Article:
Hellboy - the Director's Cut - on DVD
If movies were named appropriately, Hellboy would have been called Heckboy.
Its a good, well-made movie, but its not quite as badass as it
would have you believe.
The three-disc Director's Cut features an extra 12 minutes of footage and a
bonus disc of extras. The audio and video of the movie itself appear to be the
same as on the previous version, with the new scenes brought into the mix flawlessly.
The 12 extra minutes include some more character development with Myers (Rupert
Evans) and Liz (Selma Blair), a few seconds here and there of random stuff,
and plenty more fun with Rasputin. The Rasputin character is filled-out a little
more here, and comes across as more of a tortured soul than just a typical bad
guy. Even though we were often unsure of whether or not a scene was new or old,
we found the Directors Cut to be a better film than the original. It felt
more complete, with fewer unanswered questions.
During World War II, Rasputin (yeah, the Russian dude), working with the Nazis,
opened a portal to a very nasty place. During the time the portal was open,
something came through. That something turns out to be Hellboy (Ron
Perlman), the spawn of the dark lord, whose destiny is to bring about the Apocalypse.
Fortunately, before the bad guys can get to him, hes discovered and then
raised by Professor Broom (John Hurt), one of the bigwigs in the Bureau for
Paranormal Research and Defense. This takes the evil edge off him and makes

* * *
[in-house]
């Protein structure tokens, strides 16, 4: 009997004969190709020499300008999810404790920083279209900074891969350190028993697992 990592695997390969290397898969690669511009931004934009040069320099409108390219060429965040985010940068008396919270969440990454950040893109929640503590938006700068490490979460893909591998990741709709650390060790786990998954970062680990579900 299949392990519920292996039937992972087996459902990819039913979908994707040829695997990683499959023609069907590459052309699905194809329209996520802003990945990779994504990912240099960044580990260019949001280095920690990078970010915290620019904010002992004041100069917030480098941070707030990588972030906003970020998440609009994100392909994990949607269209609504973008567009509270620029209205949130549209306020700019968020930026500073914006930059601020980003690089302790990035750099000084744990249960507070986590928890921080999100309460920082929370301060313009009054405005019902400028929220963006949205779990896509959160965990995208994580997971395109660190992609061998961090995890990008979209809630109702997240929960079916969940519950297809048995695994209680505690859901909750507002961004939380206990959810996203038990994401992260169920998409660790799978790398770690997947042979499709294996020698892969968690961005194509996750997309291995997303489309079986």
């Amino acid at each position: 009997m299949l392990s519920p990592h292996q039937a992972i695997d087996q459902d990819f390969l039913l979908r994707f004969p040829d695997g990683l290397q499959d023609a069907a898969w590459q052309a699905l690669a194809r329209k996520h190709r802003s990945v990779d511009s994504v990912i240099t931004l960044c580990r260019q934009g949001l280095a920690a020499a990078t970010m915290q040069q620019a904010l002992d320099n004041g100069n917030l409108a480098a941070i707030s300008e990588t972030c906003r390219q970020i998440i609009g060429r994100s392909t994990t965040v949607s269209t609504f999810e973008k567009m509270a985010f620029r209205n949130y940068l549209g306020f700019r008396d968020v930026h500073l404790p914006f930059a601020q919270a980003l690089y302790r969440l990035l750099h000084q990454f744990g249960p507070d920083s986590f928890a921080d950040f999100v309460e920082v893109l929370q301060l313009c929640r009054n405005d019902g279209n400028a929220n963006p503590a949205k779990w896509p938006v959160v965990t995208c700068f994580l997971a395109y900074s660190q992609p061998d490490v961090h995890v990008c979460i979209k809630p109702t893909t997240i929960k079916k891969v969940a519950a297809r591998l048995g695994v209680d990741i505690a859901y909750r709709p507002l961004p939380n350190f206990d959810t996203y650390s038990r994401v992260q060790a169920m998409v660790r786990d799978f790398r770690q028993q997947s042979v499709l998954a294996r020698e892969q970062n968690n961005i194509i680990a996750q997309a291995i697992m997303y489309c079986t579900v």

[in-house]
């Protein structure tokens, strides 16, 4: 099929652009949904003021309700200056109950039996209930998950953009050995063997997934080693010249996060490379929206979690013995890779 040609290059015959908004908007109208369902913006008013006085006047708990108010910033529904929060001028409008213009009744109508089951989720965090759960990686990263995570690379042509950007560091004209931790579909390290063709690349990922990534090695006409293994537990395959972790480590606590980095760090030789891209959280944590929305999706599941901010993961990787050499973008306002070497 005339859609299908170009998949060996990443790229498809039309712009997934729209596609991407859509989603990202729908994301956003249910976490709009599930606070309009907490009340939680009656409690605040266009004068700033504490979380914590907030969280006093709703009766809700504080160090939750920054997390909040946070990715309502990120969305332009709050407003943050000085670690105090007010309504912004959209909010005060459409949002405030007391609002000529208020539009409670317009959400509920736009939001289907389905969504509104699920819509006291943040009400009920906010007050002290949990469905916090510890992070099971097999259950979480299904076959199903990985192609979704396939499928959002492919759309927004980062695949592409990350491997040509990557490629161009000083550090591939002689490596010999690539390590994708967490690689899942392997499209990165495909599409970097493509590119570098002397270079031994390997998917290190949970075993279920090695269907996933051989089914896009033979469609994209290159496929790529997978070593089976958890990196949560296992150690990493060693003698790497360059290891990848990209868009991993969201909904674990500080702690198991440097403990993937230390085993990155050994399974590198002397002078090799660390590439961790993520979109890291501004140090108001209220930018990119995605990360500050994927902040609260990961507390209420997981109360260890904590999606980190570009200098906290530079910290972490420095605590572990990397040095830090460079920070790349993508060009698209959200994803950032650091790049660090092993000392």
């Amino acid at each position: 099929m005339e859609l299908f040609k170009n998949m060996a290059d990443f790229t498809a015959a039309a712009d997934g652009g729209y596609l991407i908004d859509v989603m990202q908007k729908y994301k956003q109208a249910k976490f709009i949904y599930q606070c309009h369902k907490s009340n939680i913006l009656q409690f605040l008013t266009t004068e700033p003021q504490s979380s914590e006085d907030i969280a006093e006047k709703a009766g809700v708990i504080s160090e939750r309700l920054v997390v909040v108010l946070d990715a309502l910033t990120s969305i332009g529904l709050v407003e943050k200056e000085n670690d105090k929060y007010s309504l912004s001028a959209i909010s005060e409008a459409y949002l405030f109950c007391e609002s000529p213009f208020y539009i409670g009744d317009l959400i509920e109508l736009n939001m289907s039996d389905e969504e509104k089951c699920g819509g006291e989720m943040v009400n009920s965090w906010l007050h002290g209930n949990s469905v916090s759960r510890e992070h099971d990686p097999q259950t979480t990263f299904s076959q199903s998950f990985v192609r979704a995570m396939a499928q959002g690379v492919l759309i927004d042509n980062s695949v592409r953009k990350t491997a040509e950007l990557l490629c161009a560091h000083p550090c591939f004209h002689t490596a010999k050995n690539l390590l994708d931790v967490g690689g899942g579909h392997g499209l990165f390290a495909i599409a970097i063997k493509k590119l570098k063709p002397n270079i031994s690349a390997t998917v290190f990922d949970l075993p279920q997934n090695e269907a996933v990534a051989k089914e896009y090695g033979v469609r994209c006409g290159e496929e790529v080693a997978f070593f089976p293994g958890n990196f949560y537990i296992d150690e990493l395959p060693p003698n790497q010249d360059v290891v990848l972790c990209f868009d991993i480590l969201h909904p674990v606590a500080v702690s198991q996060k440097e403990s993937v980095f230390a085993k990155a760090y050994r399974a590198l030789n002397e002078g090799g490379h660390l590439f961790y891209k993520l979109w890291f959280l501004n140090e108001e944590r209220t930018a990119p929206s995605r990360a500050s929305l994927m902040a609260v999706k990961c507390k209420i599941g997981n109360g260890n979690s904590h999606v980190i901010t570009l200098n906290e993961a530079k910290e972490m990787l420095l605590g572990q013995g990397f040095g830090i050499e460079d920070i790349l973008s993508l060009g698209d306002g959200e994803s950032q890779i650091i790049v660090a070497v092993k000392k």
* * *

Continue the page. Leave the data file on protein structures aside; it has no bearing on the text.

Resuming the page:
him as much of a "real boy" as you could hope for considering who and what he
Years later, as Hellboy sightings continue, Rasputin (Karel Roden) returns
for another crack at Apocalyptic-style hellraising. Hellboys all grown
up now and has a bit of an attitude problem, but hes the only one who
can take care of all the wacky stuff thats going on. He works together
with Abe Sapien (voiced by David Hyde Pierce), a fish man with some wicked ESP,
Liz Sherman (Selma Blair), a pyrokinetic, and John Myers (Rupert Evans), his
Before they battle Rasputin, they must fight Kroenen and the hounds of resurrection
and save the helpless kittens from almost certain doom.
The movie is pretty good, but you cant deny the fact that youd
expect a lot more out of a character named Hellboy. Sure hes tough, and
hes got an arm made out of concrete, but he doesnt have nearly the
kind of power a boy from hell should. His battles generally consist of him getting
thrown around a lot, but doing something at the last second that takes care
of the bad guy.
Even the action scenes are sub par. The only really cool parts are also in
the trailer, in which he punches an SUV and it flips several times before landing
behind him, and he says the words how big could it be? as a huge
tentacle grabs him and pulls him away. Other than that, everything is pretty
Its still kind of fun though, due to the extreme comic-style story and
One might say that the idea of Rasputin working with the Nazis to open a portal
that will bring about the Apocalypse is rather absurd, not to mention the fact
that he gets resurrected from a pool of blood and theres a dude full of
sand with no lips or eyelids. But, if youre willing to accept it for what
it is and just have a good time, its a pretty good little "super hero"
The movie barely made back more that it cost, but despite that Hellboy still
gets the best special edition to come from Columbia Tristar in many moons. Presented
in 1.85:1 anamorphic widescreen, the picture quality is outstanding, with rich